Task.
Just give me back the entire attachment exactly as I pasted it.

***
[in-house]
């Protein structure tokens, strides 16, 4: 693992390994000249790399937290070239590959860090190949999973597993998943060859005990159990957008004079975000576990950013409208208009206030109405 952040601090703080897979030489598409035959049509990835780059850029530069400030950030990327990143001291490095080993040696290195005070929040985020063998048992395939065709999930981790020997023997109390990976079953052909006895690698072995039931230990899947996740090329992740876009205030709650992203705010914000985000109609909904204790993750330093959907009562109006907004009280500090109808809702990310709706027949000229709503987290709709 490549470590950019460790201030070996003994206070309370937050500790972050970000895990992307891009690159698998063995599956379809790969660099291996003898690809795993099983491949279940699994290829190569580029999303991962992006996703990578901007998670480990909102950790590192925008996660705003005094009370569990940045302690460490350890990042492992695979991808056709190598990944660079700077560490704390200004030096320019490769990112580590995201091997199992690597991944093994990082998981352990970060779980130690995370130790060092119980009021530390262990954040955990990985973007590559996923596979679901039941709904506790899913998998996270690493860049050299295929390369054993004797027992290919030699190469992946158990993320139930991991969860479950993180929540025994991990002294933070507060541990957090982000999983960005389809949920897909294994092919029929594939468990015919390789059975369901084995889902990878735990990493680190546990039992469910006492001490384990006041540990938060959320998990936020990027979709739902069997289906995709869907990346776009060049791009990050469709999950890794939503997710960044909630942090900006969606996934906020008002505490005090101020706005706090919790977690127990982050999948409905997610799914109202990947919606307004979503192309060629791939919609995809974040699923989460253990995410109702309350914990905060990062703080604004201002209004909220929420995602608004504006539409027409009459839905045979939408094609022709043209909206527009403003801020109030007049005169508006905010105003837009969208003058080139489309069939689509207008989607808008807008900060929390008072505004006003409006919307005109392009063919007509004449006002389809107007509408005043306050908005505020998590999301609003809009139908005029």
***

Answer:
[in-house]
């Protein structure tokens, strides 16, 4: 693992390994000249790399937290070239590959860090190949999973597993998943060859005990159990957008004079975000576990950013409208208009206030109405 952040601090703080897979030489598409035959049509990835780059850029530069400030950030990327990143001291490095080993040696290195005070929040985020063998048992395939065709999930981790020997023997109390990976079953052909006895690698072995039931230990899947996740090329992740876009205030709650992203705010914000985000109609909904204790993750330093959907009562109006907004009280500090109808809702990310709706027949000229709503987290709709 490549470590950019460790201030070996003994206070309370937050500790972050970000895990992307891009690159698998063995599956379809790969660099291996003898690809795993099983491949279940699994290829190569580029999303991962992006996703990578901007998670480990909102950790590192925008996660705003005094009370569990940045302690460490350890990042492992695979991808056709190598990944660079700077560490704390200004030096320019490769990112580590995201091997199992690597991944093994990082998981352990970060779980130690995370130790060092119980009021530390262990954040955990990985973007590559996923596979679901039941709904506790899913998998996270690493860049050299295929390369054993004797027992290919030699190469992946158990993320139930991991969860479950993180929540025994991990002294933070507060541990957090982000999983960005389809949920897909294994092919029929594939468990015919390789059975369901084995889902990878735990990493680190546990039992469910006492001490384990006041540990938060959320998990936020990027979709739902069997289906995709869907990346776009060049791009990050469709999950890794939503997710960044909630942090900006969606996934906020008002505490005090101020706005706090919790977690127990982050999948409905997610799914109202990947919606307004979503192309060629791939919609995809974040699923989460253990995410109702309350914990905060990062703080604004201002209004909220929420995602608004504006539409027409009459839905045979939408094609022709043209909206527009403003801020109030007049005169508006905010105003837009969208003058080139489309069939689509207008989607808008807008900060929390008072505004006003409006919307005109392009063919007509004449006002389809107007509408005043306050908005505020998590999301609003809009139908005029």